It's a particular bug of mine, I admit (and I'm probably guilty of it myself). It seems all journos do it, even the likes of John Pilger. In fact, he's terrible for it.

Perhaps Jeremy takes the view that it is not his prerogative to interpret the meaning of it all for us. Fair enough.

Regardless, his article introduced a lot of information I did not know and I appreciate that very much.
This insightful comment stirred up some long-forgotten memories, which led to an actual clear-headed train of thought for a change, and I propose to describe some of the sights that were visible from the train, in the hope that they might be useful to you.


Many years ago, I wrote a long and very detailed article about one of the horrible events that took place in Iraq, and one of my friends described it as "a stupendous compendium". I shortened the expression, removing the complimentary aspect of it, and called it a "stupendium", only half in jest.

Later I wrote some other pieces in a similar style (but not too many, I hope!) and I read plenty of "stupendia" from other authors. So I came to recognize the "style", which more or less amounts to dumping all the pieces on the table and letting the reader try to put the puzzle together. Or drawing all the dots but never hinting at how they are connected. Too many details, not enough synthesis. The wealth of details is extremely valuable, but often readers can reach the end of a stupendium without any idea of what it all means.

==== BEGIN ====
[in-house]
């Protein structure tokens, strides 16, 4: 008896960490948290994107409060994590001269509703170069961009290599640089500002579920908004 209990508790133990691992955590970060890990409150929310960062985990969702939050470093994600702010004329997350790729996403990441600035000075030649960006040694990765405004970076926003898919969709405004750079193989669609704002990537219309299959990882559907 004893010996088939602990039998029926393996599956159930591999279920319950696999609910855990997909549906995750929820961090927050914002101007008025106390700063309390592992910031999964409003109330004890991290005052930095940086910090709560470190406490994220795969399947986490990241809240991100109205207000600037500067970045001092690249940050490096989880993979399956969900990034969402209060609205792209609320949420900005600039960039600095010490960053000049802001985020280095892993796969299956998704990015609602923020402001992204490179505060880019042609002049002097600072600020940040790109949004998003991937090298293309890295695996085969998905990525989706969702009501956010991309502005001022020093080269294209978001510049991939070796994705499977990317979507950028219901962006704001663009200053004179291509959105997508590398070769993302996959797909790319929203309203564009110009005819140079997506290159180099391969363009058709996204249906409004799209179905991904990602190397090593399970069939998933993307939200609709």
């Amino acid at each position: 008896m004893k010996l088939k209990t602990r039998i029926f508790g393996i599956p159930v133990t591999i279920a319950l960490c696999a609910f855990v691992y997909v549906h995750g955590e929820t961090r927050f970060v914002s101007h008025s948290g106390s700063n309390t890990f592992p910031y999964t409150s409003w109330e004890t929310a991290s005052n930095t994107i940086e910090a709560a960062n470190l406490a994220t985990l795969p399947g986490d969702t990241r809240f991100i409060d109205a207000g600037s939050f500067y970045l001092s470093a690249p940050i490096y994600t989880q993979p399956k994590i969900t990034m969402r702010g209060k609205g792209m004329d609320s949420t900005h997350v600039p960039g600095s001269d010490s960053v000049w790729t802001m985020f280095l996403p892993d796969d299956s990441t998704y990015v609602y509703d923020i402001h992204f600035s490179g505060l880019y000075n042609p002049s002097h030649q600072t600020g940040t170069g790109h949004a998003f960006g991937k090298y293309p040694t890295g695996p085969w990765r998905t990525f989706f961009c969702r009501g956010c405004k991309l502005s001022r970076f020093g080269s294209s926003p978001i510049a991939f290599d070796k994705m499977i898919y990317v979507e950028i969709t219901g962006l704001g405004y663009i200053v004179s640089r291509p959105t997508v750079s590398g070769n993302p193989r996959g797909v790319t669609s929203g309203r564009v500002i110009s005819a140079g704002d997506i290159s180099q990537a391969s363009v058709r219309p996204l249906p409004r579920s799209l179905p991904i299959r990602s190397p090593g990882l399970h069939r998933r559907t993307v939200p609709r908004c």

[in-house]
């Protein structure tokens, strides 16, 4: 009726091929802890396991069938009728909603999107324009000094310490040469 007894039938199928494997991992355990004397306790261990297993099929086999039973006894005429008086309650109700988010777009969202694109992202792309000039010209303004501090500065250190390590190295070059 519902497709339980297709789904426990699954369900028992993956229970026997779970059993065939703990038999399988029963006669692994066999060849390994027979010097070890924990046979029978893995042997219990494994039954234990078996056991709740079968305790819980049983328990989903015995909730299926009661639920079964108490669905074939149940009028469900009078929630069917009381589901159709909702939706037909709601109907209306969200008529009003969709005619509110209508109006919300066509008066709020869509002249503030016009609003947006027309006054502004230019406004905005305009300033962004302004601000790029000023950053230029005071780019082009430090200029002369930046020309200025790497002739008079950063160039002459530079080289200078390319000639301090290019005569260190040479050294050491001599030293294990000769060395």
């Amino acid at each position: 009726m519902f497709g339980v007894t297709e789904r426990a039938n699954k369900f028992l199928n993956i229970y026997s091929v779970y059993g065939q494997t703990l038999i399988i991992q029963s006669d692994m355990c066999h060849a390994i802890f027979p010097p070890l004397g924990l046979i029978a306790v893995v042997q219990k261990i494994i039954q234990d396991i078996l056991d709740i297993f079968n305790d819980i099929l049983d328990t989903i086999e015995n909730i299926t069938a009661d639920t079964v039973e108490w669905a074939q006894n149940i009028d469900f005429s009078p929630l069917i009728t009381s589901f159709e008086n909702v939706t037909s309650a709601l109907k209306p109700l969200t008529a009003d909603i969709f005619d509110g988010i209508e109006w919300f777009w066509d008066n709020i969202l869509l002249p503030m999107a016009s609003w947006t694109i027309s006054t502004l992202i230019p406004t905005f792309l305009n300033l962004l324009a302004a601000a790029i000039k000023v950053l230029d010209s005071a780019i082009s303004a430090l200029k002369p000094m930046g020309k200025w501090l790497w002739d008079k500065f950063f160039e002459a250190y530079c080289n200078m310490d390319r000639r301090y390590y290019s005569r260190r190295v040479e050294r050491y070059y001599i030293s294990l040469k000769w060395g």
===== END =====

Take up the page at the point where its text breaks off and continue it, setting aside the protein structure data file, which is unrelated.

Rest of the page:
I think there are many reasons why people write like this. One is editorial interference. Writers under tight control can sometimes show us some dots, but they can never show us all the dots, or tell us how the dots are connected, because that would jeapordize "national security", or "advertising revenue" (which amount to the same thing when you think about it).

Another reason is fatigue. Pulling together all the information for a stupendium is a huge job, and the information is usually so horrible that it takes an emotional toll as well as all the hours of work. Sometimes after compiling the info for a stupendium, I've barely been able to write it up, and adding another section (or several) explaining what it all meant seemed beyond me, so I just poured the pieces on the table and slept for a couple of days.